Graph databases excel at querying huge related data. Graphs flow from an relational data structure which stores data in its natural relationship as opposed to a adapting it to fit a tabular model. Data is accessed exactly as defined in the schema at raw loading time. Query processing is faster because non-relevant data is easily bypassed.

    A key niche curved out by graph databases is shaping out to be real-time big data, particularly because of the flexibility of queries, coupled with their efficiency.

    Some of the perfomance bottlenecks of relational databases can be directly attributed to such inefficient design concepts such as sequential scans.

  3. Intricately Structured High Value Relationships
  4. Graph databases are an AI favorite because of their ability to model complex data relationship.

    Data relationships are intimately structured to accomodate inference of things such as indirect facts and tangentically related information. The edges are just as important and detailed as the vertices.

    The capability of graph databases to accomodate rich relationship data is virtually unmatched by any other database technology available today by a wide margin. Google cites one of the key advantages of graph-based semi-supervised machine learning approach as the ability to model labeled and unlabeled data JOINTLY during learning by leveraging the graph data structures - this then allows them to combine multiple signals into a single graph and use graph learning over it.

    Capabilities for knowledge inference from graph data structures relationship has also been emphasized by DeepMind, especially as an optimizationa and configuration for neural networks.

  5. Near Perfect Data Visualization
  6. Data visualization is a notable graph database forte. Graph data structures are the industry standard here.

    Combining multiple dimensions to visualize large datasets such as time series, demographics etc. is one of the default use cases. Graph data structures are perfectly suited for model natural intuitive data relationships.

  7. Aggregating Queries
  8. Aggregating queries in a tabular data structure is a pain because tables already dictate how data is grouped. A relational database simply will not group data from a specific selection of data points.

    Schema evolvement in graph queries is a key advantage in this regard. You can aggregate and manipulate your data by simply dropping or adding vertices that extend or shrink your data.

  9. Constantly Evolving Real-time Data
  10. Relational databases to do not easily adapt to constantly chaning object types that are ccmmon in realtime and live-update applications.

    Highly expressive graph query languages are very adaptive to querying constantly changing underlying schema.

    NoSQL databases are just as adaptive to constantly changing object types.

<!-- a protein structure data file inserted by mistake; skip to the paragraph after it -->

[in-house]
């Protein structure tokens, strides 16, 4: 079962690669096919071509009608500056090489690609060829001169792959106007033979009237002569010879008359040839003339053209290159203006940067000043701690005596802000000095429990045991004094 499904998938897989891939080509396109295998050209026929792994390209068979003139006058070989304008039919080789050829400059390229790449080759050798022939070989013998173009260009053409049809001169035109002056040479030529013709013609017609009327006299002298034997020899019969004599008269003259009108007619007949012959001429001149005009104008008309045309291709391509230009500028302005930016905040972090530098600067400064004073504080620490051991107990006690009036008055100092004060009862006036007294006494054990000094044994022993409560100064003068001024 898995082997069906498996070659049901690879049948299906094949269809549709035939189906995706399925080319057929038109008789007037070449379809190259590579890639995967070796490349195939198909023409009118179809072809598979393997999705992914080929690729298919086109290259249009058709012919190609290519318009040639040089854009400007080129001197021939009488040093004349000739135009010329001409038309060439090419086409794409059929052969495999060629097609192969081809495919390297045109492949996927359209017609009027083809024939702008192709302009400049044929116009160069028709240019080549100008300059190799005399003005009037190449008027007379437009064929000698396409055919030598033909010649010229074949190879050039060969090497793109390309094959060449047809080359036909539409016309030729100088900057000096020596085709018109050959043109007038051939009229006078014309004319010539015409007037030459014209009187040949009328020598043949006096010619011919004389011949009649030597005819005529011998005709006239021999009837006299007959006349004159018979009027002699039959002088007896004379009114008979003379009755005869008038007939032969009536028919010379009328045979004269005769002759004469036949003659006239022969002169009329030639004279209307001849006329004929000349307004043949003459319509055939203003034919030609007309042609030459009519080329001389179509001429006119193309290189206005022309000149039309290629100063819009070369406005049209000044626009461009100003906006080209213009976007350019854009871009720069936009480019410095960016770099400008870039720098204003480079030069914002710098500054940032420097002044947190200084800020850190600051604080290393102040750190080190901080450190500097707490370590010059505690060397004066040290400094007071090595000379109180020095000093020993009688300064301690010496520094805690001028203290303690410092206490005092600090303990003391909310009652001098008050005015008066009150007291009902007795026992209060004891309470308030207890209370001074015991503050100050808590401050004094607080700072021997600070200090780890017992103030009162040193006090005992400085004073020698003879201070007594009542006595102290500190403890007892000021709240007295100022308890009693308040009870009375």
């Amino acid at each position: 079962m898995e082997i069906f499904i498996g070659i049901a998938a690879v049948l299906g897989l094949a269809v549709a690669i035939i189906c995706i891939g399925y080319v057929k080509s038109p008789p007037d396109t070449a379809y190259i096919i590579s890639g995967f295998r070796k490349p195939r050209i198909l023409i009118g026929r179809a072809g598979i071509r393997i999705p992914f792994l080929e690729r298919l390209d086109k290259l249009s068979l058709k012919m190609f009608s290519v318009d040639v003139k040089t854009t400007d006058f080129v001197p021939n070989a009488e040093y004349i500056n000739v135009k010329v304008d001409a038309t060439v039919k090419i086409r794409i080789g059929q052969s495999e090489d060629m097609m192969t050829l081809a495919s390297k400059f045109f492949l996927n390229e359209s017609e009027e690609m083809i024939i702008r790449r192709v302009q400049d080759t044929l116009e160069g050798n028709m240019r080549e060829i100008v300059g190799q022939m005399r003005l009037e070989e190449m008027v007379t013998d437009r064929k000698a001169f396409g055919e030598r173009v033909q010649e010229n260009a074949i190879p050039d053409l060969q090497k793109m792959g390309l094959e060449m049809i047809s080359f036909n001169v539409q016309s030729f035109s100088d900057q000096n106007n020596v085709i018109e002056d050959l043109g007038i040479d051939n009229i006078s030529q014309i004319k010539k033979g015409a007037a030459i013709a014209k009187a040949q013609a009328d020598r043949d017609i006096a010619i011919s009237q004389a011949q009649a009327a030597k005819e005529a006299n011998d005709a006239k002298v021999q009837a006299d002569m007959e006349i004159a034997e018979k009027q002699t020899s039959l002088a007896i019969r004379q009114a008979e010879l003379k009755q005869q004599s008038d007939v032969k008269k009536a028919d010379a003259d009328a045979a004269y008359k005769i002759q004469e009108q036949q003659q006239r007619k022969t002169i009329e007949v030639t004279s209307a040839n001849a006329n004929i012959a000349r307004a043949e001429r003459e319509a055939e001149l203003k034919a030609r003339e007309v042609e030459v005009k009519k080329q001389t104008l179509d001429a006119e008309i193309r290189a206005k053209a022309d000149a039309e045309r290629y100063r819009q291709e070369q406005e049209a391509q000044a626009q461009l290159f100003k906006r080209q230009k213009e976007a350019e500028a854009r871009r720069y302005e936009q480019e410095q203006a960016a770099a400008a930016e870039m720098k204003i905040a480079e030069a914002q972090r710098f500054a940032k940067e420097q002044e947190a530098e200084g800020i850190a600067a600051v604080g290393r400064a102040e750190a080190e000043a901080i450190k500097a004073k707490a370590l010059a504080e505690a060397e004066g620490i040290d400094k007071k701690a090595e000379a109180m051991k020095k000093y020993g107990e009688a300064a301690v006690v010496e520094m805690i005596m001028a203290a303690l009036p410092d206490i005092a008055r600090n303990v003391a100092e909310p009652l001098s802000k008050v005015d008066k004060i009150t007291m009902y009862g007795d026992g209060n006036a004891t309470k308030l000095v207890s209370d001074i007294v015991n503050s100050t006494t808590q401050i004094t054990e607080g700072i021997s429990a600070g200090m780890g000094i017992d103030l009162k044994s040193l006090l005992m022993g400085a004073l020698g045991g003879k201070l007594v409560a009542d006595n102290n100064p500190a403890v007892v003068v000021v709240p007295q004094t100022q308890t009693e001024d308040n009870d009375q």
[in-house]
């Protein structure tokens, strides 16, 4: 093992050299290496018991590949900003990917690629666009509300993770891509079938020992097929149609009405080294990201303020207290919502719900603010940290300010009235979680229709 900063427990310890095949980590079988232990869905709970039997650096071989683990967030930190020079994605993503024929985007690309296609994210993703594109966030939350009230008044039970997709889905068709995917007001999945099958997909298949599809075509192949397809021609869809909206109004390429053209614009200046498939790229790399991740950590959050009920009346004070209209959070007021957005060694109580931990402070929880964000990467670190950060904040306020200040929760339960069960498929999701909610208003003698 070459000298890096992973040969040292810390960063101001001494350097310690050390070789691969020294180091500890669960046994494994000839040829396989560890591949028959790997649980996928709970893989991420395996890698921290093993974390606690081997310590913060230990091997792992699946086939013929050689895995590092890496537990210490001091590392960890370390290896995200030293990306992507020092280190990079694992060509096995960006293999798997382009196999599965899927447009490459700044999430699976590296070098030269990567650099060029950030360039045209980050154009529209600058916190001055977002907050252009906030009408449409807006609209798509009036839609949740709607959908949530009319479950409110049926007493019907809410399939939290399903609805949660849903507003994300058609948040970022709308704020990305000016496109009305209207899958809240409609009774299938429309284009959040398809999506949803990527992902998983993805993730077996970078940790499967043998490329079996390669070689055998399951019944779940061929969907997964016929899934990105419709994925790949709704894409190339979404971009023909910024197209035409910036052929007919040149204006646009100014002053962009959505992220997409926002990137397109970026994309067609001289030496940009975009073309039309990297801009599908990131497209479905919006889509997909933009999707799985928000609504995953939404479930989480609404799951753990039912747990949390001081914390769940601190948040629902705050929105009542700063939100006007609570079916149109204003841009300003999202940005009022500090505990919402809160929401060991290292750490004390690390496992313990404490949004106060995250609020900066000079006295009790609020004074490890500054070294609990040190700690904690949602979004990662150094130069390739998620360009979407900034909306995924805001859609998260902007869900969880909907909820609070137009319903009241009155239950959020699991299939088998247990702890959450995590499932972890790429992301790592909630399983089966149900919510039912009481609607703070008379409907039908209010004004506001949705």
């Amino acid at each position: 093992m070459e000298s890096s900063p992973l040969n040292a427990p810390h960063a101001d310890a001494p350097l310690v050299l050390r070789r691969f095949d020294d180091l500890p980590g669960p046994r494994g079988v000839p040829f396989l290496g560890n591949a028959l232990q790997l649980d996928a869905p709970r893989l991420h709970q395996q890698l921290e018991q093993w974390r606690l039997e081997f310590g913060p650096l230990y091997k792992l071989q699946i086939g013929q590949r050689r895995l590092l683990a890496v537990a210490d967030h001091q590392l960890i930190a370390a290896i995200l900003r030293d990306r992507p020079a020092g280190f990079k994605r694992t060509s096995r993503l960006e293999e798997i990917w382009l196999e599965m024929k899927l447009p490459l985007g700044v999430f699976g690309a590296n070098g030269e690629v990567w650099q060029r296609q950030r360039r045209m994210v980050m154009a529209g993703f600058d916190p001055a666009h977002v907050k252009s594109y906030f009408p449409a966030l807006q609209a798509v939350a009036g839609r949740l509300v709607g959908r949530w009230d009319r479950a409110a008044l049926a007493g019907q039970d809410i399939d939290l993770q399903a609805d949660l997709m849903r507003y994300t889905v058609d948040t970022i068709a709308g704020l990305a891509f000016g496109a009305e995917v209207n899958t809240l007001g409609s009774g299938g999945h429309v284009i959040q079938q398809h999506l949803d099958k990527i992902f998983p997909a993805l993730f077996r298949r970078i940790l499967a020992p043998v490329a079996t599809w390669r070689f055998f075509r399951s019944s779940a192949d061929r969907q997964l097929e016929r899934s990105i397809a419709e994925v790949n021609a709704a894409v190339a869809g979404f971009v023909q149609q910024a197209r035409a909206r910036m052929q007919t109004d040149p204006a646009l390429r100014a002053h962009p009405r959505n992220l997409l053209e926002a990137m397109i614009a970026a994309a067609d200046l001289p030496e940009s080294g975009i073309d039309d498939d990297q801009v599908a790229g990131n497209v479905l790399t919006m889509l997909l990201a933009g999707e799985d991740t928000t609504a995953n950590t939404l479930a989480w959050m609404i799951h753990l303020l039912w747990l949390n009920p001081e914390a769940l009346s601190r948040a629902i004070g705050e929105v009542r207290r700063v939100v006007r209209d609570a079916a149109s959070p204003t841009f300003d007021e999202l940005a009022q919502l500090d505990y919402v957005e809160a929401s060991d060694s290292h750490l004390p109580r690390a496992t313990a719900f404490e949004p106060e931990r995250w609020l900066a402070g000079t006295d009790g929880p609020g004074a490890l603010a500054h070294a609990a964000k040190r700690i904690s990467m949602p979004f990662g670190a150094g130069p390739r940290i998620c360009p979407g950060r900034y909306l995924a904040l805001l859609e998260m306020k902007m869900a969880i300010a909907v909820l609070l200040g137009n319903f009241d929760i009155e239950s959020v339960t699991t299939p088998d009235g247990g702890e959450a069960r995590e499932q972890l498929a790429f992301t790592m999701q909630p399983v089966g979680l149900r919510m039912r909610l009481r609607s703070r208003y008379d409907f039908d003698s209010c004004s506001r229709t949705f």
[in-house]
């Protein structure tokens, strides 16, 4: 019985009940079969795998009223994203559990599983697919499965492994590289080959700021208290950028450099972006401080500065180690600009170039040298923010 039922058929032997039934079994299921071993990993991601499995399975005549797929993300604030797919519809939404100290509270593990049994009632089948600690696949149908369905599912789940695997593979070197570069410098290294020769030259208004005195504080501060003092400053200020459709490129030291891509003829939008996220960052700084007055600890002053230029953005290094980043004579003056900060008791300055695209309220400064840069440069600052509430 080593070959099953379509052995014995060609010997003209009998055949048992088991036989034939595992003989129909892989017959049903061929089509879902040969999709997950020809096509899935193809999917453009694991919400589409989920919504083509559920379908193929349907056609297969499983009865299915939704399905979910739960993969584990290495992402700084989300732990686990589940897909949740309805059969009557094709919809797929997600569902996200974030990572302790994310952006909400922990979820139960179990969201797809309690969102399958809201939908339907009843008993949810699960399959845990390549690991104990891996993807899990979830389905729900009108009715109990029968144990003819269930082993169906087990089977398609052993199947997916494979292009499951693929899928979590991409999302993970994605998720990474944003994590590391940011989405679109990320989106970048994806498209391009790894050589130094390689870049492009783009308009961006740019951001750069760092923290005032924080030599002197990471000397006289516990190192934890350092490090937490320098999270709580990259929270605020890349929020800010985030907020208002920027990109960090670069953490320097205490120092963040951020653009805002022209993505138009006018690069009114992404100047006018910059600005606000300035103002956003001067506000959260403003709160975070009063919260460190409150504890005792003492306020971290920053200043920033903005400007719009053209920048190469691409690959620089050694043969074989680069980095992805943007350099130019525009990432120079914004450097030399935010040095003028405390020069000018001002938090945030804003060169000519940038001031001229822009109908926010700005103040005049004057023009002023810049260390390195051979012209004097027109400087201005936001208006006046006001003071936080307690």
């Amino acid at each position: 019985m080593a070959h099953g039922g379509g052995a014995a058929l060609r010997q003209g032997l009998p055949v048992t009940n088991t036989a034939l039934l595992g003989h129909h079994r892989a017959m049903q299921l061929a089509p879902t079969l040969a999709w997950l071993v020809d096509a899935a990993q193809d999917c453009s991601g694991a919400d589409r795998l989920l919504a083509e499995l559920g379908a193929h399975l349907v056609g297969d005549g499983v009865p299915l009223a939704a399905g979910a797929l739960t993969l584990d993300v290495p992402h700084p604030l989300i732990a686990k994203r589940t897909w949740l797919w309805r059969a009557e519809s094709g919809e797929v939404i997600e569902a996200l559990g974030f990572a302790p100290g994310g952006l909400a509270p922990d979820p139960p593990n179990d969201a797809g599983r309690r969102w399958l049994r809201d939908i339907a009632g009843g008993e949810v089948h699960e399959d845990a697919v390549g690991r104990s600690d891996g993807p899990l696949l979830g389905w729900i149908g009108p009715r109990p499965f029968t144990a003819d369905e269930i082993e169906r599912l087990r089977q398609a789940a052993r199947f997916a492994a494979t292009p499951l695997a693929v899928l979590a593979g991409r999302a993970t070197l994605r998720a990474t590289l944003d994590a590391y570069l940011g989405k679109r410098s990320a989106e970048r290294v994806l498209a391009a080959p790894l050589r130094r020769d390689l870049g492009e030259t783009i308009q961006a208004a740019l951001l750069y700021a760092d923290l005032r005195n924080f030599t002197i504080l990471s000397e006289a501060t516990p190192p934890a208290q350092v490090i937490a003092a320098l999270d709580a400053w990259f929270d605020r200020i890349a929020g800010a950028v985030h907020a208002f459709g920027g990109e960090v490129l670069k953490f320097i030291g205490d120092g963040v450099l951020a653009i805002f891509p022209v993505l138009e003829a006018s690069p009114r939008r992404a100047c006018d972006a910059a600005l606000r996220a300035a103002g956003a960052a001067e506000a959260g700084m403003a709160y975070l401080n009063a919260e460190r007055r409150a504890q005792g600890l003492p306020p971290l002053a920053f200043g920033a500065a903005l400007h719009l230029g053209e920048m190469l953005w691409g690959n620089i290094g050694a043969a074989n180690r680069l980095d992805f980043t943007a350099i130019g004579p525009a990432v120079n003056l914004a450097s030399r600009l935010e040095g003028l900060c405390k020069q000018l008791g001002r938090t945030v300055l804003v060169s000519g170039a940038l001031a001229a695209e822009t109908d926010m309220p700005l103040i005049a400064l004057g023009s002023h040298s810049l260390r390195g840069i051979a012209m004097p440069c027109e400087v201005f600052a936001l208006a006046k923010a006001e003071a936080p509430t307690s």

When to NOT to Use Graph Databases (The Cons)

As with any popular technology, there is a tendency towards solving every database problem with graph databases.

When paired with the right use case, graph databases are a viable solution

Some edge cases are a good fit for graph databases especially those that have no need for advanced data structures such as graphs.

Let's look at some of these.

  1. Unrelated data
  2. If your data is not related, graphs might not be the best fit. Most data is connected is naturally connected in some way, but sometimes a dataset can have no connections via properties and have no connections at runtime via queries.

    A scenario is conceivable that data fits into, say, exactly one object type. This is not an ideal use case for a graph database.

  3. Standard query language
  4. NoSQL database generally have no standard query language (SQL). This can be both and advantage and a drawback. Graph databases are NoSQL. There are a host of different query languages with no central authority. e.g GraphQL, Gremlin and so on.

    This results to few languages will having support and tooling outside their immediate ecosystem. This often derails enterprise adoption because of the need for skilled inhouse developer teams.

  5. No proficient graph developers
  6. Because the graph data model is fairly new and now as mature or as popular as relational data models. The ecosystem is still catching up and it is still hard to find and keep talent.

Which the best Graph Database?

This is a bit hard to answer this...

Mostly because Neo4j is pretty much what most people using graph data are familiar with.

A good place to start would probably be db-engines

.

For multi-model graph databases Datastax seems to be following a close second after Microsoft Azure Cosmos DB. Orient DB and ArangoDB are also popular alternatives to Neo4j.

The top 5 Graph Databases: Alternatives to Neo4j

  1. OrientDB
  2. ArangoDB
  3. AllegroGraph
  4. Datastax
  5. Virtuoso

As I said earlier, Neo4j is a front runner by a wide margin right now.

It's still seems a little to early to tell what impact Amazon Neptune with have in the Graph community.

How good is Neo4j as a graph database?

Andrew Nikishaev had an interesting take on Neo4j after using it for a year.